Open XML Still Likely to Be Certified
Last Friday's news that Microsoft's Office Open XML failed to pass a letter ballot for recommendation by the Executive Board of INCITS to the International Organization for Standardization (ISO) without comments, was interpreted yet again by press sources as an outright failure of the standard, and the end of the road for global acceptance. But a check of comments posted by voting members, and a re-read of what rules the INCITS group has posted, says otherwise.
The test which OOXML failed last week was whether it could be recommended by the Board without any concerns being raised by members, regardless of whether they approve or disapprove. BetaNews has been told conflicting accounts of how the rules of INCITS actually work.
On Saturday, BetaNews heard from IBM software architect Rob Weir, who represents his company to the Executive Board. Weir explained that the final letter ballot would have required a two-thirds majority of voting members, regardless of whether any abstentions were cast. "So the ballot to approve OOXML failed on both counts," Weir wrote.
"Part of the problem is that many of these rules, in INCITS and in JTC1 [Joint Technical Committee 1], have not really been exercised in all of their details," he wrote in a later follow-up to BetaNews. "The vast majority of standards ballots are unanimous or at least with clear and wide consensus. It is only rare cases like this, where there is a lot of contention, that we need to figure out what the details are. The scary part is when we find that the details aren't... well...very detailed.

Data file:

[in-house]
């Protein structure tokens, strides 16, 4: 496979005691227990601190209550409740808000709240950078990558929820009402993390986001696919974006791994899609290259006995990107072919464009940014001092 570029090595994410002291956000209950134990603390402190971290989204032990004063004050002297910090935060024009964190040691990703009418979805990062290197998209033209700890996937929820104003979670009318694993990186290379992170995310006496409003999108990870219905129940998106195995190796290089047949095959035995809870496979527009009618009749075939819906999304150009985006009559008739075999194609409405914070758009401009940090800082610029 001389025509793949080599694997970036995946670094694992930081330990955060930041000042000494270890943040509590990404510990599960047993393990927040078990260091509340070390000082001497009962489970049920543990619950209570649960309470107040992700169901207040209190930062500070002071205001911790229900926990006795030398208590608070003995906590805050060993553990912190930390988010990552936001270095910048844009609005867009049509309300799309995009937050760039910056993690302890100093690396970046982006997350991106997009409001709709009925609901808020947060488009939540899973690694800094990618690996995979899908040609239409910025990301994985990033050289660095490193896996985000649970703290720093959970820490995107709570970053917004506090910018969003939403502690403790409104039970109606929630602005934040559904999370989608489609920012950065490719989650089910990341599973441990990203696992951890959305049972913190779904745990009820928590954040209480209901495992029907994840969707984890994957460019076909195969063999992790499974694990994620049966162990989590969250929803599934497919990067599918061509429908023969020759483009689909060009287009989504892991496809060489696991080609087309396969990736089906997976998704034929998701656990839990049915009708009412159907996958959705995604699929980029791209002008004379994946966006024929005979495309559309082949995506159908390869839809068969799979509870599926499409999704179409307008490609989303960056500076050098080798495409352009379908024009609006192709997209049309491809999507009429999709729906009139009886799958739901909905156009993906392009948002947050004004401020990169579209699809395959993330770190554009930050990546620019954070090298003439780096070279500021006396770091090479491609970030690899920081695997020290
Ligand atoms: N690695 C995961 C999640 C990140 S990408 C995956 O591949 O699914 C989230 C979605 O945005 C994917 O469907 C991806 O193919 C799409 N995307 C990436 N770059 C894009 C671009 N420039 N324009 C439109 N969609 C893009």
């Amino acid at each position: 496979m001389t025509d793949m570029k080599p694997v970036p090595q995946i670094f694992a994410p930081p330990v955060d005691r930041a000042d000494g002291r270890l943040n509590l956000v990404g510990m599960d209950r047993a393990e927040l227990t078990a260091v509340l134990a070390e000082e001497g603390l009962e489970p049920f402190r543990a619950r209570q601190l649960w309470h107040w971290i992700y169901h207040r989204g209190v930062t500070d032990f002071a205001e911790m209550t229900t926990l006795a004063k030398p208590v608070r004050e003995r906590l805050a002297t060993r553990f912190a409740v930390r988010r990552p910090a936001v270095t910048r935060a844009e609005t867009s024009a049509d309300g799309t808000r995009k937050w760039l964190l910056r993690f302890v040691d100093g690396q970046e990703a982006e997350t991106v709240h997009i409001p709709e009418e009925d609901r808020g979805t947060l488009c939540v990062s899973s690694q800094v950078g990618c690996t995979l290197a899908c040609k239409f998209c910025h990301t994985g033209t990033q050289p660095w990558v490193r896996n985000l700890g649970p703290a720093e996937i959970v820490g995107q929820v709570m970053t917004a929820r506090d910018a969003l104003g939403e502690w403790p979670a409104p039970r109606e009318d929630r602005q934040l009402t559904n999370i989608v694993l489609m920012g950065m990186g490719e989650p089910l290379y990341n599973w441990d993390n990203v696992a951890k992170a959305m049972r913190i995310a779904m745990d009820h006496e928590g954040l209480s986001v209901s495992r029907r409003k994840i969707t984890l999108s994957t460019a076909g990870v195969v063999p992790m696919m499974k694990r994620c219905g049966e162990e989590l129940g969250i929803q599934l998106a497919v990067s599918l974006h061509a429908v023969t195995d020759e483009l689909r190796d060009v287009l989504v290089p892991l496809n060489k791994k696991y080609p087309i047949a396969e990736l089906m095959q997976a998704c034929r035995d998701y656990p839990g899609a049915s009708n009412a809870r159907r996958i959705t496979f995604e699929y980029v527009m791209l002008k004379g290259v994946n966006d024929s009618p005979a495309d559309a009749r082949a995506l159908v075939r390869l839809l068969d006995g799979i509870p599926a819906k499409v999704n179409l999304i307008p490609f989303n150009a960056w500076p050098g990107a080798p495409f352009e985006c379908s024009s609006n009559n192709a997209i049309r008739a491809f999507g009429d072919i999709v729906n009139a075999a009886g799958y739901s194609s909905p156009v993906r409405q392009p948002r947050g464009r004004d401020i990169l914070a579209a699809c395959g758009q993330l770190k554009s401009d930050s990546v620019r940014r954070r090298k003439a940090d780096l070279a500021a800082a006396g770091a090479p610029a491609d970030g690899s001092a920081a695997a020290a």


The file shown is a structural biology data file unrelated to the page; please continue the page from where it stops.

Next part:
"So think Florida 2000 and hanging chads," Weir went on. "A close election causes every rule, every appeal, every avenue to be used. When that happens you often find out that the rules weren't thought out so carefully."
But the chairman of another INCITS Executive Board member company wrote an open letter to one of our sources on this topic -- Linux Foundation board member and open source attorney Andrew Updegrove -- saying that the current voting procedure is just part of the standard procedure a method or process or format goes through to eventually get accepted as an international standard - a procedure that, from his point of view, is already well thought-out. This from a company that, like IBM, voted no on the letter ballot.
Farance, Inc. chairman Frank Farance wrote for ConsortiumInfo.org, "My personal impression is that the document will become a standard after some changes have been made through the Ballot Resolution Meeting (BRM), which will start in early 2008 and, depending upon the number of comments received from National Bodies, might take 3-6 months to complete. It will be at the end of the BRM process (i.e., where we've processed all the comments and we'll know what changes will be necessary) that we will determine whether or not the document will become an ISO/IEC standard."
Indeed, Farance's impressions are indicated by the company's formal comments on last week's vote, which have since been publicly posted.